Saturday, July 19, 2008

The entitlement crisis, again

Economist Tyler Cowen argues for means testing of Medicare:

Right now, the United States is in the midst of a financial crisis, but even more pressing problems may lie ahead - and the presidential candidates aren't addressing them.

No matter who sits in the Oval Office next year, there won't be many degrees of freedom in the federal budget. That's because spending on entitlement programs is largely locked into place, and the situation will become much worse as Americans age and health care costs rise. Even if the government is conservative in its spending, just paying out promised benefits implies that tax rates will rise to a crushing level - a range of 60 to 80 percent of income - well before the end of this century.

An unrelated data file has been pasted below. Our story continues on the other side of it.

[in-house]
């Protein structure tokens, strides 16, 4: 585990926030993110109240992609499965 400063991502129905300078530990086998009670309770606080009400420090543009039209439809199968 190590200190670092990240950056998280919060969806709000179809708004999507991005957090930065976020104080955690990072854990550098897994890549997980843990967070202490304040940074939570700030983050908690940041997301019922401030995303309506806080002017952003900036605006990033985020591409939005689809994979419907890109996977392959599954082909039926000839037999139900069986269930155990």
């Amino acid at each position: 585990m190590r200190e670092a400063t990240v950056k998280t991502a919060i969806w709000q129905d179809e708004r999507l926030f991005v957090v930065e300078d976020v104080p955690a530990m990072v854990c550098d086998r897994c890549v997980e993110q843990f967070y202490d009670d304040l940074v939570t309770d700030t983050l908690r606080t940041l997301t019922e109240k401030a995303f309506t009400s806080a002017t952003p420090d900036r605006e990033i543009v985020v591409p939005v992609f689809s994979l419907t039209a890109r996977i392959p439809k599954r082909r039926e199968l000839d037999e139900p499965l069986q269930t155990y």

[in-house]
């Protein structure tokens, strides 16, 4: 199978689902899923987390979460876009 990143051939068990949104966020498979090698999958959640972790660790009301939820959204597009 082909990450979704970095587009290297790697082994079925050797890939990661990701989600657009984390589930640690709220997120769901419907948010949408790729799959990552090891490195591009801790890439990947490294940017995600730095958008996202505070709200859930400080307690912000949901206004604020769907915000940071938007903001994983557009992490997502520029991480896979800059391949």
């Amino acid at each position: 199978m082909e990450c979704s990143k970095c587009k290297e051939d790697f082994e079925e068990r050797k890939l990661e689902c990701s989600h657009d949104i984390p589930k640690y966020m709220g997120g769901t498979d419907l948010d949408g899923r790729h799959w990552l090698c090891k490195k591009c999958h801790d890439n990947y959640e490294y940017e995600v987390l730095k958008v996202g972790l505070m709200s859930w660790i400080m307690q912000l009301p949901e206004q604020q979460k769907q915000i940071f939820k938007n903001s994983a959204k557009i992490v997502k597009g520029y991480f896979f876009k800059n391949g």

A certain blogger has raised these very points many, many times before: the government has made promises it simply cannot keep, yet we're reaching (reached?) a tipping point where so many voting Americans receive benefits that reform has become impossible.

Don't expect to hear much about targeted benefits anytime before November. Such proposals would acknowledge the painful but probably realistic notion that we don't have many good ways to control health care costs.
In other words, don't just do something: stand there.

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